Meet Flores, the Indigenous Artist Making Us Reevaluate Love

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Flores is an artist who isn’t at odds with humanity, contrasting the lack of empathy we deliver to ourselves, the empty gestures we condone and the denials we endorse. Without backstory, Flores is an artist whose vocal talent and sultry sound would land impeccably in the palate of current R&B, a true chanteuse meritorious of being championed amongst this generation’s best. What is equally important is the message of reverence and truth that Flores shares. It’s a story of hope and compassion that vastly expands upon the typical tropes of love and heartbreak found in most R&B songs.

Flores was born in El Paso, Texas and raised on the Tigua Indian reservation, tucked up adjacent to the border with Mexico, in the oldest part of the city. She was raised by an activist mother, who started the "Ni Unable Mas" movement dedicated to preventing the continual violence against women in Mexico and South America. That source of feminine power and grace despite adversity clearly resonated in Flores' artistic soul. 

She’s a bilingual artist whose upbringing is foundational in her musical work. Lyrically, that activism, that pride of purpose befitting her Indigenous and Mexican roots, proves to be a source of both narrative inspiration and creative style. Much of her visual work is draped in Meso-American imagery, particularly those relating to female strength and dignity. Growing up as the youngest of five, Flores described herself as private and shy but she always had the urge to be an artist, to have an outlet to share her frustrations, to express herself in the context of the larger world. Inspired by a multi-generational household of musical influences, her taste spanned jazz greats like Sarah Vaughan to the activist rock of Rage Against the Machine.

Her identity, one she knew as a story untold, was a huge driver to grabbing a platform - to add a needed voice to a conversation, to give hope and inspiration to others who felt marginalized or unheard. Flores rightly understood that controlling narratives did just that; they allowed for control. History and knowledge are power, and we are feckless without the ability to tell our own stories. "America and Spain alike, have depended on our labor for centuries. Often labor of the poor, black and people of color. Yet, we are deliberately left out of the scope of history, justice, or the education system. It's time for change." This 'ancestral reclamation' is critical to Flores' art. It’s a thematic extension of her identity tightly woven into her gifts of story and song, always driving awe before awareness but landing both in the listener’s ears.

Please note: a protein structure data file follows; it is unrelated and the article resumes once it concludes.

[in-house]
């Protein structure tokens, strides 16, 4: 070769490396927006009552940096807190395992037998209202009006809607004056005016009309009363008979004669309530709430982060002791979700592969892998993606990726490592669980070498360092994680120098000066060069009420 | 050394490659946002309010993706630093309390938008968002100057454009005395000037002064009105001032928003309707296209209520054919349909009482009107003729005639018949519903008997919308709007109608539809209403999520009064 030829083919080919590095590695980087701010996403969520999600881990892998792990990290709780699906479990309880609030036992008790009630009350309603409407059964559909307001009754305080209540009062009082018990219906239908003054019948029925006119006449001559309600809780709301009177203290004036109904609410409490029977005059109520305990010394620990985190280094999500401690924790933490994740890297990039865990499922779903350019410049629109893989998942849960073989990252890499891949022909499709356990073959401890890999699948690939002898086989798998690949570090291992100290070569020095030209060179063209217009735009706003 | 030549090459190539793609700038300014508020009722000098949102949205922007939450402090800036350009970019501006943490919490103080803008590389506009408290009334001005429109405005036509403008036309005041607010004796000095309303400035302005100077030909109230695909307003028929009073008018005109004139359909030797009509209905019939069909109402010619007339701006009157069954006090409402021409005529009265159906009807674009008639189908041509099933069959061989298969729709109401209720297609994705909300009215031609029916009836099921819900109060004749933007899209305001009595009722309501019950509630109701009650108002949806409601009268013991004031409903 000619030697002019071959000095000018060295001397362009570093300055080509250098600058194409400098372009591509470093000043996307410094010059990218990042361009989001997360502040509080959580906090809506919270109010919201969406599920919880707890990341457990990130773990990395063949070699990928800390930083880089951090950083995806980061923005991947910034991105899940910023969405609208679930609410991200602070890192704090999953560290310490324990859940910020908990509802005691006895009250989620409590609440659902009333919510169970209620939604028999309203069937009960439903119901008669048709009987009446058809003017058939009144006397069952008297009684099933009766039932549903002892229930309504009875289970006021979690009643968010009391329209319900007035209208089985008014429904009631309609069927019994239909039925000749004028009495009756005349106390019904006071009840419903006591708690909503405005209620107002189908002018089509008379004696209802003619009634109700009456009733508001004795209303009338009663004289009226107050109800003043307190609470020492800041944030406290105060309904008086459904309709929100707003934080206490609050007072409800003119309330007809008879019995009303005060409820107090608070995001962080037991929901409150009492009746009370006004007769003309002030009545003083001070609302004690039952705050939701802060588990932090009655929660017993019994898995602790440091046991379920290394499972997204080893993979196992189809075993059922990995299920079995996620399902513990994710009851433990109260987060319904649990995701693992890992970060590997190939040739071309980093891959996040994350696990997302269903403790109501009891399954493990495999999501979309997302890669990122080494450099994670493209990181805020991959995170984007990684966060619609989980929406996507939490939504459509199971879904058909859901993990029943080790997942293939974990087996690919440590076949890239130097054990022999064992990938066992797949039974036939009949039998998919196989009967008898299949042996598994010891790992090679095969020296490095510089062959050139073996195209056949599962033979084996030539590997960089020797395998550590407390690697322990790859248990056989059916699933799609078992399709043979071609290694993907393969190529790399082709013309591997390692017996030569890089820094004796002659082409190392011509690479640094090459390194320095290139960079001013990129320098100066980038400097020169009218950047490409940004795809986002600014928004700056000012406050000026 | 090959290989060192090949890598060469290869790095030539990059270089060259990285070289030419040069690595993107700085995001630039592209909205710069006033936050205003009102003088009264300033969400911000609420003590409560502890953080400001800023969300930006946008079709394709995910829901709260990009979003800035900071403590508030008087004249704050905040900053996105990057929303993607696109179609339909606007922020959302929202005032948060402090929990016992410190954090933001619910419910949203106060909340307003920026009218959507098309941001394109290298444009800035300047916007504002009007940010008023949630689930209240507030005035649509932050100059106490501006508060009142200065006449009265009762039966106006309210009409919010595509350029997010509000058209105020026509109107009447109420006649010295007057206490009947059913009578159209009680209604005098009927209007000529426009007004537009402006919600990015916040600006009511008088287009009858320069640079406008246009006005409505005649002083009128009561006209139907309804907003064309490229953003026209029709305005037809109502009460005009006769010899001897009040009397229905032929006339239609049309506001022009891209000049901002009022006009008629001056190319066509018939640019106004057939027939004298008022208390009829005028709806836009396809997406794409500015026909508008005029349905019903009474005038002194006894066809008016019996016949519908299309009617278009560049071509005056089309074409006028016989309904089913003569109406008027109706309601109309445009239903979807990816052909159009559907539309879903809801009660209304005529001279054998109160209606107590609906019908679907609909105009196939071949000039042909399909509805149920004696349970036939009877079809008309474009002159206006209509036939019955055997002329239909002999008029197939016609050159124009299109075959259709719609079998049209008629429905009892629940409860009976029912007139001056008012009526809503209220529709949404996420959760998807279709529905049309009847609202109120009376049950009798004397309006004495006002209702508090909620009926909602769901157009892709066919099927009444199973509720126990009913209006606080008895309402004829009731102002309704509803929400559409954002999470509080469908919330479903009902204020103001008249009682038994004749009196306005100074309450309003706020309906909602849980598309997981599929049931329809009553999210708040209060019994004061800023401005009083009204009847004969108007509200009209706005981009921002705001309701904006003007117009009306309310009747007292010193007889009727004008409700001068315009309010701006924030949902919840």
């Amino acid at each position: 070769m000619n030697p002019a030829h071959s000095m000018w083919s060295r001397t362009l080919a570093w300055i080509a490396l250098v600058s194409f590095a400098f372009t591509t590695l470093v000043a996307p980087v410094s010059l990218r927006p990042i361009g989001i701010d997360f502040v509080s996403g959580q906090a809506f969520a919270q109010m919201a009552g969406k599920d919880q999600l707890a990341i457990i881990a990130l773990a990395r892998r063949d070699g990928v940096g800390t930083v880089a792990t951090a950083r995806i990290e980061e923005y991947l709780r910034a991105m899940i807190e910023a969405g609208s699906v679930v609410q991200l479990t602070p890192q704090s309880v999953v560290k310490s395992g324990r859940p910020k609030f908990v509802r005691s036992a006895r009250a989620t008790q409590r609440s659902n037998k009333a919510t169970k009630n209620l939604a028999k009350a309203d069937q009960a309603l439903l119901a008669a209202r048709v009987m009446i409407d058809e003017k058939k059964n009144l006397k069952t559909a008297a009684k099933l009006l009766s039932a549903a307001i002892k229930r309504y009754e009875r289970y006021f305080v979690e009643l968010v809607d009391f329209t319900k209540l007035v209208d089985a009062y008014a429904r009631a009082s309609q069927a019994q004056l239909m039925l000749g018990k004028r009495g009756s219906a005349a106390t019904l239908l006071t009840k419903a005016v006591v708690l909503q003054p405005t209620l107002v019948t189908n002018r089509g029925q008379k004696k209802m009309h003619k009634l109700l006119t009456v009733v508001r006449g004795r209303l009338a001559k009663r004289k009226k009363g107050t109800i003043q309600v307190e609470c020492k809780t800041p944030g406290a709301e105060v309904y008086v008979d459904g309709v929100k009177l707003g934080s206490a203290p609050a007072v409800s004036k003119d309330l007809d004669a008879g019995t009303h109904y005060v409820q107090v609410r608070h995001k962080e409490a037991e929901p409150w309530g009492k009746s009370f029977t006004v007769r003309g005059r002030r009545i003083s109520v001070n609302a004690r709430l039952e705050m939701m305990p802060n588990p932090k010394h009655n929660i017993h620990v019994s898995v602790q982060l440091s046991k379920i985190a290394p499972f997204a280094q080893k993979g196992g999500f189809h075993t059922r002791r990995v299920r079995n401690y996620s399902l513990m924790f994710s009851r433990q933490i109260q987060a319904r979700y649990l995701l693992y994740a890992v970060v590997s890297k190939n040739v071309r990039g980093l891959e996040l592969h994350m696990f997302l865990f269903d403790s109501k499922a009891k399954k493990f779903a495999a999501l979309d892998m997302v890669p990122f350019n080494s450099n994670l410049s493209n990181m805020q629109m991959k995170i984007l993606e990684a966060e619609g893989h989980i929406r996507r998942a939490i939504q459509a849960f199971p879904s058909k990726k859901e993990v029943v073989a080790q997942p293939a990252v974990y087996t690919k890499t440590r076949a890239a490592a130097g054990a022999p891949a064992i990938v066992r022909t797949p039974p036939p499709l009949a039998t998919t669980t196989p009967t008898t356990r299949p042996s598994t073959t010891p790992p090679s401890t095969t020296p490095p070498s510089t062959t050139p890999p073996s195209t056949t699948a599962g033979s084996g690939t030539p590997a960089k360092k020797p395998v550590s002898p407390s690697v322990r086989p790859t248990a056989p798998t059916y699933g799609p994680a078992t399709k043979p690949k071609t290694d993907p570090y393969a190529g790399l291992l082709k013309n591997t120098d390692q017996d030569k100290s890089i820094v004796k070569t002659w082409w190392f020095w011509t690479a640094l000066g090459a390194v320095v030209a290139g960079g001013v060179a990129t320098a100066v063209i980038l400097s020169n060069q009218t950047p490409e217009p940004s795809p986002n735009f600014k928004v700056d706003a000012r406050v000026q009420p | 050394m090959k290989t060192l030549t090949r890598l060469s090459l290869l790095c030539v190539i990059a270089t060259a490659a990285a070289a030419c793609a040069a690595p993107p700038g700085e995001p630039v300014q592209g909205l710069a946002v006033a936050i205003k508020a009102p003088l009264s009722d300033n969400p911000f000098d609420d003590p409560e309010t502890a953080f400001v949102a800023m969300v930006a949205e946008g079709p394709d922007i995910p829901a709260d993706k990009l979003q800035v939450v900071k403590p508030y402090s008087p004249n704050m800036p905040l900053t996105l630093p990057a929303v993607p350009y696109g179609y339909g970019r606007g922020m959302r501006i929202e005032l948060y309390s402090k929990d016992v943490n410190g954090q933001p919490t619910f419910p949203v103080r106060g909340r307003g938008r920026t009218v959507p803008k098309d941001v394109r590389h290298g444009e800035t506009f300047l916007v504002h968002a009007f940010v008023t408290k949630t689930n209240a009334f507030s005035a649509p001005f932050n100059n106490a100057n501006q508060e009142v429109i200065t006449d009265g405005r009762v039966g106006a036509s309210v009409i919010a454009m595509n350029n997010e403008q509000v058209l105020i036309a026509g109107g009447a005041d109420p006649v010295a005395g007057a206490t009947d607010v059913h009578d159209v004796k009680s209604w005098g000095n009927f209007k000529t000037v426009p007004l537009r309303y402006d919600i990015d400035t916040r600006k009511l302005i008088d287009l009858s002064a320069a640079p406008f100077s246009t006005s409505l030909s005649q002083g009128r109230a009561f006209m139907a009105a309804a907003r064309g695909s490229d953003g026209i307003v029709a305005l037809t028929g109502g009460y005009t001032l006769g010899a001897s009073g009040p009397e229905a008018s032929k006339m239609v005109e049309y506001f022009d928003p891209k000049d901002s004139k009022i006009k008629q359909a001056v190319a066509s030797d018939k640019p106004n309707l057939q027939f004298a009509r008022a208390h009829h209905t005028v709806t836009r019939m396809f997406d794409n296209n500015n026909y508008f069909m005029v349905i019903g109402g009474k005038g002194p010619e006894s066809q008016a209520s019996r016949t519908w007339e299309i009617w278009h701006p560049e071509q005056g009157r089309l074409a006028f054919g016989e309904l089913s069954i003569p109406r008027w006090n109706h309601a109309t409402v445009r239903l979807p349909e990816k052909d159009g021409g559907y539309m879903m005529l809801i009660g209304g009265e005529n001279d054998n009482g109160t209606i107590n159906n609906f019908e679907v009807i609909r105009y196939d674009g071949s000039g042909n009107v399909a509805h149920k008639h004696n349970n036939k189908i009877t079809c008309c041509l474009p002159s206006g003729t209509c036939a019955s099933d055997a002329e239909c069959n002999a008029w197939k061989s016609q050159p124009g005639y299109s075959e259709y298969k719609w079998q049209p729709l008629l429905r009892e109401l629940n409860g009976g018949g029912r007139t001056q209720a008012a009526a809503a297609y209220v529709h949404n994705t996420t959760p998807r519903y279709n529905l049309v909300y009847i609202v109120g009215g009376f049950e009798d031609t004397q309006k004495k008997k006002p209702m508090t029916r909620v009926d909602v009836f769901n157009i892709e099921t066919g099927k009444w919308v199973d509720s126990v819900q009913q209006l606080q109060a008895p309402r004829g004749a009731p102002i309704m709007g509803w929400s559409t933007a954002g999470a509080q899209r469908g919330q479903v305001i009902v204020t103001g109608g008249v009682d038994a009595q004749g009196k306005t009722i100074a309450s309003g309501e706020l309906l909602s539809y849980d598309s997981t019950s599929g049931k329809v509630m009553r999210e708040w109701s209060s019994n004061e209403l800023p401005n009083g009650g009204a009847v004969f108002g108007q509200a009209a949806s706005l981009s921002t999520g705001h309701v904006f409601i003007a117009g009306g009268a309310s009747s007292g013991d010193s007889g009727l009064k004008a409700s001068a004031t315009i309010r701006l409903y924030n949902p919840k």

Musically, her gift of storytelling, of self-love and compassion, meshes perfectly with her classical R&B-adjacent sound. "Fools Gold" is a perfect embodiment of that sound, a retro melody with singing strings, a chasing baseline and slugging dub beat. It could be a Stax or MoTown catalogue staple, but Flores makes it new and vivacious with her euphonious cadence. Credit to her long-time producer, writer, and collaborator Maths Time Joy who has purposefully steered Flores' sound to one of religious promise, an aural experience of deft indulgence, balancing her immense capabilities with dramatic tension.

While the subject manner of "Fools Gold" veers atypically more conventional, her typical anti-prosaic delivery allows a long-standing romantic folly, one of love we cannot afford, to have a voluminous effect within a subtle context. As Flores explains, "If you've ever bought into the idea of someone's genuineness and came to realize over time that those things were only a method of acquiring your commitment or attachment….this song is that bittersweet relief and the inevitable goodbye." Wherever our hearts land, Flores brings us the best rendition of our human selves, a genuine force of good virtue, foolish to deny, played mellifluous on us like golden honey in our ears.  

Listen to "Fool's Gold" below:

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